When I show up on Easter Sunday to hear Colin Huggins play his Steinway on the east side of Washington Square Park, I find the pianist wrapped in a black cape, sitting on top of the baby grand piano, just outside the gates. He’s not ready to play.
Huggins is feeling anxious and depressed, as he often is these days. He seems apologetic about it, even concerned that his sadness is contagious. “I don’t want to cause you pain,” he emphasizes. He takes time to do some deep breathing. After a few more minutes, he rolls the piano out into the park.
Everyone who walks by stops to look. The Steinway is decorated on its left side with the words, “This machine kills fascists,” a Woody Guthrie reference bestowed upon the instrument by an ex-girlfriend of the pianist. Huggins puts out a tip jar next to a vase of daffodils.
The musician begins to play a selection from Chopin. This draws even more people to the piano, and the growing crowd listens raptly. Huggins, who is self-taught and has played for the Joffrey Ballet, plays with skill and feeling. A mom stops with her kids; even her sullen preteens look amazed. A young woman wearing yoga pants, walking a dog, takes a picture on her phone. Others sit down on benches, looking to stay for a while. No one seems to be in a hurry. It’s a shared moment of collective joy on a slightly overcast, chilly spring day.
But Huggins stops after about twenty minutes. A dog barks. Huggins woke up “in a funk” this morning, he explains to the attentive crowd. He is worried he is giving his bad mood to “everyone and their pets.” He’s only going to play one more piece, he says, and then he will take a break.
Huggins, forty-five, also known as “the piano man of Washington Square” or simply “the piano guy,” is iconic and beloved. He gets emails and letters from people all over the world who appreciate his park concerts. It’s not unusual for audiences to be moved to tears or lie under the piano while he plays. Huggins is even promoted as a neighborhood attraction on the Washington Square Hotel’s website.
But over the past two years, Huggins has become homeless and increasingly distressed. Despite the joy he brings to so many, it’s hard for him to make a living. The park itself is a more disturbing place, with the northwest side especially bearing the signs of the city’s crises of housing precarity and drug addiction. Huggins finds it harder to connect with audiences, he says, and he has to cope with more mean, antisocial behavior.
The isolation of the pandemic took a toll on the deeply community-minded artist and his audiences. “Humanity isn’t designed to exist as seven billion individuals,” he reflects. “We’re designed to exist as communities and friends. Yes, we’re exchanging germs, but we’re also exchanging ideas” — he gestures to the space between us, as he often does, to indicate connection or community — “and smiles. I like seeing you smile.”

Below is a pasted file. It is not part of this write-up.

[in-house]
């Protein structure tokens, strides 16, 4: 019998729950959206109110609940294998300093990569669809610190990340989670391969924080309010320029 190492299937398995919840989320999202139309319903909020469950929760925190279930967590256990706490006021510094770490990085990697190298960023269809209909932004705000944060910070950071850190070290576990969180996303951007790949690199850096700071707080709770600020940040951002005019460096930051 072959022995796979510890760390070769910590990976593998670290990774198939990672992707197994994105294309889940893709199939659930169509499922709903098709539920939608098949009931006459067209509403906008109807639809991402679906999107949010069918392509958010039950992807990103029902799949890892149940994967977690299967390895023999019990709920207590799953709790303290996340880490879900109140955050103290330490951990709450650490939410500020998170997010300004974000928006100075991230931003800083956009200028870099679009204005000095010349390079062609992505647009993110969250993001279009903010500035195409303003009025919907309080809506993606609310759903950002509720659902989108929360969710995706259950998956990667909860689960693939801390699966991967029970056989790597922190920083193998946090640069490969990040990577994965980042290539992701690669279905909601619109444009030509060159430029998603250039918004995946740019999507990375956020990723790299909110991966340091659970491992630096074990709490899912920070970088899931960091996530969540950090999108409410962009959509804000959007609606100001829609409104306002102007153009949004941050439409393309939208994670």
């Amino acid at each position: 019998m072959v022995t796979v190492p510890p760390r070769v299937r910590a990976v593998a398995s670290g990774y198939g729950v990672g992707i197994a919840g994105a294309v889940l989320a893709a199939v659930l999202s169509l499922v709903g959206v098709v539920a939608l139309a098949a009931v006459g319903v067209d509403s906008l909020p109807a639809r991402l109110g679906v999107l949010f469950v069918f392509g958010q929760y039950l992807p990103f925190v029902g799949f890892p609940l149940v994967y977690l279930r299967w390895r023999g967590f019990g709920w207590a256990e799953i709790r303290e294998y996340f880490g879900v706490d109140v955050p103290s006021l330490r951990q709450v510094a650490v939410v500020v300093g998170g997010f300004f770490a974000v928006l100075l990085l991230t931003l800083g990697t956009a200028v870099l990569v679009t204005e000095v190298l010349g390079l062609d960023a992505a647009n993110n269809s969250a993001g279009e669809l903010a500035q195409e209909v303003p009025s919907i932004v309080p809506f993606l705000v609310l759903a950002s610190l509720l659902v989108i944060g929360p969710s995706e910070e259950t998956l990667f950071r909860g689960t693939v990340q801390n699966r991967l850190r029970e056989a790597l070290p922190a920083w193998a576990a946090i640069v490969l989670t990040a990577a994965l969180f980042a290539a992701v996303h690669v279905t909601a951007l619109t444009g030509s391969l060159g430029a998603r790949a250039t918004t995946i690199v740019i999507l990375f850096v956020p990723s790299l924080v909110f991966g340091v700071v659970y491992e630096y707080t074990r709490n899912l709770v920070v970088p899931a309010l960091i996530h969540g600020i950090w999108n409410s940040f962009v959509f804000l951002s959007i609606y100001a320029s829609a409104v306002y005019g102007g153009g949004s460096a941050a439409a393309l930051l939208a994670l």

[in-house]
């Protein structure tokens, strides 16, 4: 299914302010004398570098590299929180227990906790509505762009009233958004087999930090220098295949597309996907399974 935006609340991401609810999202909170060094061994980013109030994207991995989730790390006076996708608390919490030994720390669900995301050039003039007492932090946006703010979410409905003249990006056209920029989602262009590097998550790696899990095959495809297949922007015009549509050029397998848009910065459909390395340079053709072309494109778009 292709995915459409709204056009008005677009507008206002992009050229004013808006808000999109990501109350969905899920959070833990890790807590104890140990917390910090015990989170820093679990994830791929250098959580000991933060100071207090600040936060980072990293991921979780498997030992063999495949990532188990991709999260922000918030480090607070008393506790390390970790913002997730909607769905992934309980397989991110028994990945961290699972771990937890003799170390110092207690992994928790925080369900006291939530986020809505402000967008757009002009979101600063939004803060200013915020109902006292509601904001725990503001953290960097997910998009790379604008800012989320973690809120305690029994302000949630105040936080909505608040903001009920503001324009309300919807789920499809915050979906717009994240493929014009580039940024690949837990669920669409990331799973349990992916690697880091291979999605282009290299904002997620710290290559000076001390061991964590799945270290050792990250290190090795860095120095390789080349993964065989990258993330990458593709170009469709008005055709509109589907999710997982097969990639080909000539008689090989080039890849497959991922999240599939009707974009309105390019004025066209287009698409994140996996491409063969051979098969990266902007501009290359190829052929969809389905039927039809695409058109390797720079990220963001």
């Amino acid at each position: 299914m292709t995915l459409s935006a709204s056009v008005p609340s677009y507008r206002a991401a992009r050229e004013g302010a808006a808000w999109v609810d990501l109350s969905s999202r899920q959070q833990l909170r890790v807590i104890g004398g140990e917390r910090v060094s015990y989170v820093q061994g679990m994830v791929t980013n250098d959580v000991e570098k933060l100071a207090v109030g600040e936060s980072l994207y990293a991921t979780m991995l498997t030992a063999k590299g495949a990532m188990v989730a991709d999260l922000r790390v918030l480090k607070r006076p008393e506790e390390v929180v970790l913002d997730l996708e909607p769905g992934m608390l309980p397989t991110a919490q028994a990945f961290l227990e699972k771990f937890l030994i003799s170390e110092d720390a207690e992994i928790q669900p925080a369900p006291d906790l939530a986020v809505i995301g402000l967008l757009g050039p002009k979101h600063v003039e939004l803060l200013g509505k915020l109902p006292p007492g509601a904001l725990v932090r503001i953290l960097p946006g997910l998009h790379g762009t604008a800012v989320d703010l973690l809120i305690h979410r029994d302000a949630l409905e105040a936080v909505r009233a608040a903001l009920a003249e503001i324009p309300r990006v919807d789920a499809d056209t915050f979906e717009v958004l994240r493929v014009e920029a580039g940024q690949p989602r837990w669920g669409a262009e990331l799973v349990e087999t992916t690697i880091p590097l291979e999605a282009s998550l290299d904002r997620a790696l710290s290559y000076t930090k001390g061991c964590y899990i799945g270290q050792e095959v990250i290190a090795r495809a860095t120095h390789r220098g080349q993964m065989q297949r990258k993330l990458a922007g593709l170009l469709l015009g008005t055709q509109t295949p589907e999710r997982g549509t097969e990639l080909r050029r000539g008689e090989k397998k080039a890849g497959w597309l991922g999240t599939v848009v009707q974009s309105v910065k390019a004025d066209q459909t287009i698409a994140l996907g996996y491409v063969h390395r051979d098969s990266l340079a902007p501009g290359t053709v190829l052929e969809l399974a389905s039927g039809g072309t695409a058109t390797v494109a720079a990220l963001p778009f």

“When I first got back to performing, it’s like if someone was in an accident, a multiple-car pileup with deaths. And I walk up and am like, ‘Would you like to hear a song?’” He still worries about how the pandemic has damaged New Yorkers and is unsure how to reach them. “People aren’t in a state of mind where they can fully appreciate music.”
Huggins used to have spaces to safely store the piano when he wasn’t playing. Those arrangements have fallen through. He also lost his longtime home, an apartment on St Mark’s Place. When he couldn’t play throughout much of 2020, when people were told not to gather in crowds, even outdoors, his $2,500 rent was subsidized through a city program that pays directly to landlords to keep low-income tenants in their homes. His landlord, however, resented the policy, and when the pandemic-inspired eviction moratorium was lifted, he took the opportunity to throw Huggins out on the streets. That apartment is now $4,000 a month, Huggins says.
Huggins goes to stay with his parents in Virginia sometimes but keeps coming back to the city. “New York is my home.” He briefly rented a small room after losing his apartment, but there wasn’t enough room for the piano, so it didn’t seem worth the money. These days, he struggles to find shelter for himself or the piano. Sometimes he sleeps on top of it.
On Easter Sunday, everyone is kind. People seem eager to hear him play, in awe of the miracle of a piano and accomplished musician in the park. But Huggins has encountered too much callousness lately and seems too scarred by his recent experiences to enjoy the love. Recently, a man with a plastic toy rifle banged on the piano and broke off some of the black keys. A couple days later, Huggins says he awoke at dawn to find police officers cracking their batons over the instrument. Such vandalism has worsened in recent weeks and created a new crisis in his life.
Since our initial interview, Huggins tells me the piano has become unplayable, both from so much exposure to the outdoors and from its defacement by unkind or damaged park denizens. Online, too, he faces cruelty: when he promotes his Venmo on his Instagram, or notes the hardships he’s facing, many Instagram commenters react with derision and reproach, telling him to get a job or get “help.”